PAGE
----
In theory, New Year’s resolutions are a great idea: Pay off all your debt? Nice! Save $5,000 toward a down payment? Smart. But here’s the problem: Resolutions are actually really hard to keep, especially the more ambitious ones.
And yet, studies show that January really is the best time to kick our butts into gear. “There is a powerful psychological sense of ‘out with the old, in with the new,’” says Kimberly Foss, a Certified Financial Planner and founder of Empyrion Wealth Management in California.
The trick is committing to a few to-dos right off the bat, like these three below, so our resolutions stay on track when our motivation inevitably starts to wane.
Whether we want to max out our emergency fund, invest more or just avoid nasty late fees (or all of the above), automating is essential—and requires zero brainpower after the initial setup. Plus, it ensures that we’re paying ourselves first.
The trick: Set up automatic transfers to your investment and savings account so they happen just after your paycheck is deposited and before you even have time to miss the money.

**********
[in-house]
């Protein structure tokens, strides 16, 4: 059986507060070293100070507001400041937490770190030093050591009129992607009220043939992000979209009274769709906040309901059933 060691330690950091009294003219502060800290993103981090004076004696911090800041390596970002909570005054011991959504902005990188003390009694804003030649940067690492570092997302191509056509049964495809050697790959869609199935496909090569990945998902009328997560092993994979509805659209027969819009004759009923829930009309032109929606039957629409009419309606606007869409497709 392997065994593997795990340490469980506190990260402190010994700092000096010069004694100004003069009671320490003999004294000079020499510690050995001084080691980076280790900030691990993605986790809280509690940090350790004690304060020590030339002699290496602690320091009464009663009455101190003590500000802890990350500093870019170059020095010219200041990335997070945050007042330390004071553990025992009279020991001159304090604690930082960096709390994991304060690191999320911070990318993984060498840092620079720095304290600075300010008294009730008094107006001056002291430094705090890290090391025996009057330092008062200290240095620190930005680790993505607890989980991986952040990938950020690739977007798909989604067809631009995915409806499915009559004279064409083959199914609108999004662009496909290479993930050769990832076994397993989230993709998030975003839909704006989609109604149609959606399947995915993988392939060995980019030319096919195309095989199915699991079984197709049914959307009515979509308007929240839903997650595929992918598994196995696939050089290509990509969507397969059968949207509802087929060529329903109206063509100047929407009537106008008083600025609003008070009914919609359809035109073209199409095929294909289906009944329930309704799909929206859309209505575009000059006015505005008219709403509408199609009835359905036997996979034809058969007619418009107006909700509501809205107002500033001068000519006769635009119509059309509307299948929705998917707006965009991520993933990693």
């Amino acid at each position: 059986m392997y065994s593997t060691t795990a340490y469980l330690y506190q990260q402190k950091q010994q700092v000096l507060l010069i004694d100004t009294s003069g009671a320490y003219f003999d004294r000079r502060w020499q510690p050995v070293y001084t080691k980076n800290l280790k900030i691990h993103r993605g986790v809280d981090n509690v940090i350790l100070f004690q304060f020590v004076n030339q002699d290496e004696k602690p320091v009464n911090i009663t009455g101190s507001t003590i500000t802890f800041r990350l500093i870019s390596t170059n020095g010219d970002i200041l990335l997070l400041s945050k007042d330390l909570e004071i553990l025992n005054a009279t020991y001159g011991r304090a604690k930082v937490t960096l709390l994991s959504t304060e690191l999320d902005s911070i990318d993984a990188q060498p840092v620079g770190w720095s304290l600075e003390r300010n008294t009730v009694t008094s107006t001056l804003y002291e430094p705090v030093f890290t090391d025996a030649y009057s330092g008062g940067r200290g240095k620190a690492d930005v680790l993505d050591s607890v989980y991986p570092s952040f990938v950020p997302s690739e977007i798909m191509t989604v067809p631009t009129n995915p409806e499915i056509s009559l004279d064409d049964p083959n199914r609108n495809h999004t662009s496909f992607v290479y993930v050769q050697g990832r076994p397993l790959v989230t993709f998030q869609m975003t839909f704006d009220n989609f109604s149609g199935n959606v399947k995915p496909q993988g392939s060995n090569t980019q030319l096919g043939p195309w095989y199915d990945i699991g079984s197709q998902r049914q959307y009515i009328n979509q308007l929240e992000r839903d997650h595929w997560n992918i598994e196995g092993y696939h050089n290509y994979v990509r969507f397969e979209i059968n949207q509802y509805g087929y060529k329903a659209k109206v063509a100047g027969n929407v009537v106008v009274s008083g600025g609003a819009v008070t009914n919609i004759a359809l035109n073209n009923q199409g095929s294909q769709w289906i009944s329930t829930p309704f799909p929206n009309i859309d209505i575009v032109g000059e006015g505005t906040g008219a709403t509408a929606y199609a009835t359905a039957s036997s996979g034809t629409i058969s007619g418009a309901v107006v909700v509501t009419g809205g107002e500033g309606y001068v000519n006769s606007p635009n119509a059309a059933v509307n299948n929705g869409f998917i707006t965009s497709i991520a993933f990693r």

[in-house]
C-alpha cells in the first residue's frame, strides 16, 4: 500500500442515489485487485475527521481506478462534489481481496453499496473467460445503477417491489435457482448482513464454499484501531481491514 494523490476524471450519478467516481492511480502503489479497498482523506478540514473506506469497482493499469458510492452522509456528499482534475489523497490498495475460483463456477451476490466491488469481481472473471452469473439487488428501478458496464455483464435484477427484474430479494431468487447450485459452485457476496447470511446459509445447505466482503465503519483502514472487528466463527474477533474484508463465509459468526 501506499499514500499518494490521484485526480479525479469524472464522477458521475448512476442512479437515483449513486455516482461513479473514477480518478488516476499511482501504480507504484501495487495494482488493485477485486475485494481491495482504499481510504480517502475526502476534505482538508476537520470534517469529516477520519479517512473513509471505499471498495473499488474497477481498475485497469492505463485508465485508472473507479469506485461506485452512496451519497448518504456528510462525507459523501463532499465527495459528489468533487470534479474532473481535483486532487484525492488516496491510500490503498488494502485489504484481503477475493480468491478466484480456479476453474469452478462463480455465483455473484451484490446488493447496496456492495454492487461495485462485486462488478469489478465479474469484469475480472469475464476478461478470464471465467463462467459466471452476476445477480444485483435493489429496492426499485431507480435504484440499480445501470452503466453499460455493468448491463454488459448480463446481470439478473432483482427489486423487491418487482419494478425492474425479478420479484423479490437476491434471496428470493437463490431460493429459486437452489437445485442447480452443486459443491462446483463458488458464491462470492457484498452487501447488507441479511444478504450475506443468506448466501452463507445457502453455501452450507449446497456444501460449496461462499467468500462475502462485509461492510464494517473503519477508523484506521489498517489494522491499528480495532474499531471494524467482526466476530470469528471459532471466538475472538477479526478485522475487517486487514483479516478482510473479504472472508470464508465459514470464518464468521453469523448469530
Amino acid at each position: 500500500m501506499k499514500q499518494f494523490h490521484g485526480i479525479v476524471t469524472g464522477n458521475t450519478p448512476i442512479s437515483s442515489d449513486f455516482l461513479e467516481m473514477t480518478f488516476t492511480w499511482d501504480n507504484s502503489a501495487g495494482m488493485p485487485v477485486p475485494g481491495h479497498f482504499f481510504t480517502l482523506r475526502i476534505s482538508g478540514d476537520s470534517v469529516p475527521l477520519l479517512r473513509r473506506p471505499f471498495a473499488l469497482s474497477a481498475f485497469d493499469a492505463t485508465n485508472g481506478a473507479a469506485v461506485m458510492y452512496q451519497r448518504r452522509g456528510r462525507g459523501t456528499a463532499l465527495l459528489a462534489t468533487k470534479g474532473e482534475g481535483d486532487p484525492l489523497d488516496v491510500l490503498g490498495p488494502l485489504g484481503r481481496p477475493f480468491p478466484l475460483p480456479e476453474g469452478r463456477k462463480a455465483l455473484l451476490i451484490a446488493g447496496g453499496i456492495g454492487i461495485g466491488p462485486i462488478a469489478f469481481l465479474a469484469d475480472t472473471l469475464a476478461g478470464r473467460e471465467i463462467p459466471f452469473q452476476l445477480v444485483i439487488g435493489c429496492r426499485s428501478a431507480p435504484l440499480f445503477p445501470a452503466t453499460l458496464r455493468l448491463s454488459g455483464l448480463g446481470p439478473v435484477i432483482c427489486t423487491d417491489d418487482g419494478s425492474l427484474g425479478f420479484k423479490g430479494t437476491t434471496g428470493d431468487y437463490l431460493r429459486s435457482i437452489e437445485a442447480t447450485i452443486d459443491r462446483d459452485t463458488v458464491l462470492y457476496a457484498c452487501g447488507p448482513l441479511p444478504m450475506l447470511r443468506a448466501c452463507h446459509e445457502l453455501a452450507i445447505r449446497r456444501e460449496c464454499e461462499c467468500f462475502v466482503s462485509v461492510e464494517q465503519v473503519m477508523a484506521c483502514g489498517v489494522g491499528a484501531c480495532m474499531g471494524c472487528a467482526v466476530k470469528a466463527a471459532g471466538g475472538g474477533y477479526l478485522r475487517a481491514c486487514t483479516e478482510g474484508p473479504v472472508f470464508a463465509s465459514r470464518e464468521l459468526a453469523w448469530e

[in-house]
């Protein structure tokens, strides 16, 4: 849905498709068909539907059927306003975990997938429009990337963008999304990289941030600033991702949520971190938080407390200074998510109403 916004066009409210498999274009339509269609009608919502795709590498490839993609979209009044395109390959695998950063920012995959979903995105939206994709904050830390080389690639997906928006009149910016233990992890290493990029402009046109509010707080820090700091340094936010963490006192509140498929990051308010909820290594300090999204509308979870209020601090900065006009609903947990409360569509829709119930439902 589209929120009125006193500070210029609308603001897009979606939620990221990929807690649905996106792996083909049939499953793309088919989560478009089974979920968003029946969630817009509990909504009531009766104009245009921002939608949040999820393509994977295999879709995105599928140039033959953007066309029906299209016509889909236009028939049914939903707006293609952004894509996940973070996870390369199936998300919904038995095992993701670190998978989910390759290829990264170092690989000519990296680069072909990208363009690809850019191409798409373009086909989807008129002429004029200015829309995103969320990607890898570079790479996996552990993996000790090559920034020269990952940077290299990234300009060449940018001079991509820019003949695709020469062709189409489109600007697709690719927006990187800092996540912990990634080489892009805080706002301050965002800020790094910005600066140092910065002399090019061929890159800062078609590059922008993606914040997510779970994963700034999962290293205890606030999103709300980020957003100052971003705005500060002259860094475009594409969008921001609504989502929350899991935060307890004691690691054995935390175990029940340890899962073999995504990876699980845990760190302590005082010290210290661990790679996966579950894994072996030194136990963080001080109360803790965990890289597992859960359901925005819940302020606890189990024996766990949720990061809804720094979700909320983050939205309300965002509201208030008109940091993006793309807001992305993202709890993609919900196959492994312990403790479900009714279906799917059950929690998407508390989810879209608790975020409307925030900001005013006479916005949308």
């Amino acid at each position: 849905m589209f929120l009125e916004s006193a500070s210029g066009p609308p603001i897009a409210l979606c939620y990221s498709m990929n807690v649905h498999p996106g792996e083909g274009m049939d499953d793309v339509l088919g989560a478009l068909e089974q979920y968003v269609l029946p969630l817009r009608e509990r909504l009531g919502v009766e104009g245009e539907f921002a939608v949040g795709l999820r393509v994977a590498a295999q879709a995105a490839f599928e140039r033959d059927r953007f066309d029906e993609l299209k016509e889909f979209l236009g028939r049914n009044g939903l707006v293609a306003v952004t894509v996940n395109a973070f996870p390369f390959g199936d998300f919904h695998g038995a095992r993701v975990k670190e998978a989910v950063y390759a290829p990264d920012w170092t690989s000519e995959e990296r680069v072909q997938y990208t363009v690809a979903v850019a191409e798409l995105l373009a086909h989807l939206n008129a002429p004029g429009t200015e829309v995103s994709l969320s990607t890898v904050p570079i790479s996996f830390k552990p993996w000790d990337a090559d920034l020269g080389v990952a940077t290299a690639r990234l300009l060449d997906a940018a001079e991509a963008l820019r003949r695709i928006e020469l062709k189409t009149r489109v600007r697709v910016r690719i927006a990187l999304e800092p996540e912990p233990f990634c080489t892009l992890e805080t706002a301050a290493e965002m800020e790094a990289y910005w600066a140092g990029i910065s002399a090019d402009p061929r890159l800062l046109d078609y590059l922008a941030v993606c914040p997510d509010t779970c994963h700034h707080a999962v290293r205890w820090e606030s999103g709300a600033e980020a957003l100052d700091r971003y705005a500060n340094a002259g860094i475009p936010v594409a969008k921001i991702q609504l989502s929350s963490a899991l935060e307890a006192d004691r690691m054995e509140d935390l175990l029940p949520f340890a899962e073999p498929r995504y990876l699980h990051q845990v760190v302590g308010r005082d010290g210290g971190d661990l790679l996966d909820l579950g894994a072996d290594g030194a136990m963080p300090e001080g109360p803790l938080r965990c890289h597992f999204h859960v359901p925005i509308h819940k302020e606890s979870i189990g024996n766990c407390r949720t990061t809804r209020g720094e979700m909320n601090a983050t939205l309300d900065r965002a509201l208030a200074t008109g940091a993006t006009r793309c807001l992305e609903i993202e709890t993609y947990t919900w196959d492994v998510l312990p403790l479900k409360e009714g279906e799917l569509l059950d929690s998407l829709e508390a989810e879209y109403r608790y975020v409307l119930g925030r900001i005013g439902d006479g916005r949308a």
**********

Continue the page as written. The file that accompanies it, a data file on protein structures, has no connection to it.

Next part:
Banking on a bonus, cost-of-living bump or raise this year? Got extra income coming in from side gigs? Now’s the time to figure out how to make the most of that cash money.
Try upping your 401(k) or IRA account contribution rate by 1 or 2 percent, especially if you expect a raise. (Eventually you want to get to the equivalent of 10-15 percent of your income, including any employer match.) Set money aside for mid-term goals and emergencies with a regular investment account and high-yield savings account, respectively.
Throwing extra cash toward paying off debt faster is also smart. The Fed’s December decision to increase interest rates means we’ll soon be paying more for anything we owe on variable-rate loans and credit cards.
If we pay ourselves first and pay our bills next, it matters less how we spend every remaining penny. That said, if a text from a friend about checking out a new sports bar or an email blast about a huge one-day sale throws us, it may be worth looking a little closer at our spending triggers and patterns.
Mary Gresham, a financial psychologist in Georgia, suggests spending 15 minutes reviewing old statements and considering if those past purchases were worth it versus making progress on bigger goals. “Although you may not consciously realize it, you will be more discriminatory the next time you face a similar situation,” she says. “Over time, your spending patterns will shift.”
Haven’t done a budget in awhile? Neither has most of America. One easy formula that can change that: Allocate 20 percent of your monthly income toward goals, 50 percent for fixed expenses and 30 percent for flexible spending.